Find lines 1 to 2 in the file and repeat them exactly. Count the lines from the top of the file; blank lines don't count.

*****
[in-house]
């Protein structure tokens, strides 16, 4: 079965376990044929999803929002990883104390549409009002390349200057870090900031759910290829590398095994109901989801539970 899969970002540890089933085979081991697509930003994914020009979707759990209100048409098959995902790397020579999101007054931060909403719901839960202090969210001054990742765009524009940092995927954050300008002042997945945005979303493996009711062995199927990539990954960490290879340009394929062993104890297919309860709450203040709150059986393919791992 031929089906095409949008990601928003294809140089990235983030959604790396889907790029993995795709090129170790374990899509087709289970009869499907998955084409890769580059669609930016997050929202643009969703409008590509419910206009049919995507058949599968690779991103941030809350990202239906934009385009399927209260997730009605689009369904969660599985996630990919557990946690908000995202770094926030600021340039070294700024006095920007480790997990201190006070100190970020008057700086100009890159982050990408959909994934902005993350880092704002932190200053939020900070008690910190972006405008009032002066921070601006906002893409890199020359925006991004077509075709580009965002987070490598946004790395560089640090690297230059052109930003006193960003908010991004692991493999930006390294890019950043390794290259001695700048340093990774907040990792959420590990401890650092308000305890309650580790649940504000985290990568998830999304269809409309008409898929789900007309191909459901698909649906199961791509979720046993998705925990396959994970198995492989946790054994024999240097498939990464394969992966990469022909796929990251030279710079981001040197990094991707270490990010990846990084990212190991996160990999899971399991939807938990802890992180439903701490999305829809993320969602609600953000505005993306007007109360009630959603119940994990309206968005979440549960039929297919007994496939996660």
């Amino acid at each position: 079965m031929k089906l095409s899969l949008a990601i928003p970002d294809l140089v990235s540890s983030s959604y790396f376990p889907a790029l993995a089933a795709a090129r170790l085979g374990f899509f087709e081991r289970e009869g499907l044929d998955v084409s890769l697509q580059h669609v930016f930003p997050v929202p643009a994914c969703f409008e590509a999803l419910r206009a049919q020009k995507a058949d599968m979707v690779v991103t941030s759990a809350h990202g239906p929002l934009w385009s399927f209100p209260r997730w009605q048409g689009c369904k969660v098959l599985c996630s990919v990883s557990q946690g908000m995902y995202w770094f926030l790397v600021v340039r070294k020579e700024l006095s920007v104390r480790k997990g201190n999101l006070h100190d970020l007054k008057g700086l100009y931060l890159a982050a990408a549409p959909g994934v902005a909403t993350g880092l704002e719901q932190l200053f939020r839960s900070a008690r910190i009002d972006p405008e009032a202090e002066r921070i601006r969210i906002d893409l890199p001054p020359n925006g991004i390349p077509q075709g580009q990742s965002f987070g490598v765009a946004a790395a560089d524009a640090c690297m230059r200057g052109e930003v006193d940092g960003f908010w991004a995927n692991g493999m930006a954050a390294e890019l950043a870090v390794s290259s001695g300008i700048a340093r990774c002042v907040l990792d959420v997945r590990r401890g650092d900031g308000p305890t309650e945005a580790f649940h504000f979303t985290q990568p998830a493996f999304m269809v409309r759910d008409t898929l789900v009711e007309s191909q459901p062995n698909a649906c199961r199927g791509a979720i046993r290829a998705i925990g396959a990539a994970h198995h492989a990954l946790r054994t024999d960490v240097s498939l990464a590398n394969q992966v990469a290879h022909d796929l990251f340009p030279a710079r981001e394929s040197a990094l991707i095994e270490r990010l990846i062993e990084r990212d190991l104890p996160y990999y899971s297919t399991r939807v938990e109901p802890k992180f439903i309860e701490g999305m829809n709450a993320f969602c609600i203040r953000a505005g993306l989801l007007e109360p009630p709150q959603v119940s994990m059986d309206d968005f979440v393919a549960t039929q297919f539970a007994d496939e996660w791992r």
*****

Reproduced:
[in-house]
């Protein structure tokens, strides 16, 4: 079965376990044929999803929002990883104390549409009002390349200057870090900031759910290829590398095994109901989801539970 899969970002540890089933085979081991697509930003994914020009979707759990209100048409098959995902790397020579999101007054931060909403719901839960202090969210001054990742765009524009940092995927954050300008002042997945945005979303493996009711062995199927990539990954960490290879340009394929062993104890297919309860709450203040709150059986393919791992 031929089906095409949008990601928003294809140089990235983030959604790396889907790029993995795709090129170790374990899509087709289970009869499907998955084409890769580059669609930016997050929202643009969703409008590509419910206009049919995507058949599968690779991103941030809350990202239906934009385009399927209260997730009605689009369904969660599985996630990919557990946690908000995202770094926030600021340039070294700024006095920007480790997990201190006070100190970020008057700086100009890159982050990408959909994934902005993350880092704002932190200053939020900070008690910190972006405008009032002066921070601006906002893409890199020359925006991004077509075709580009965002987070490598946004790395560089640090690297230059052109930003006193960003908010991004692991493999930006390294890019950043390794290259001695700048340093990774907040990792959420590990401890650092308000305890309650580790649940504000985290990568998830999304269809409309008409898929789900007309191909459901698909649906199961791509979720046993998705925990396959994970198995492989946790054994024999240097498939990464394969992966990469022909796929990251030279710079981001040197990094991707270490990010990846990084990212190991996160990999899971399991939807938990802890992180439903701490999305829809993320969602609600953000505005993306007007109360009630959603119940994990309206968005979440549960039929297919007994496939996660």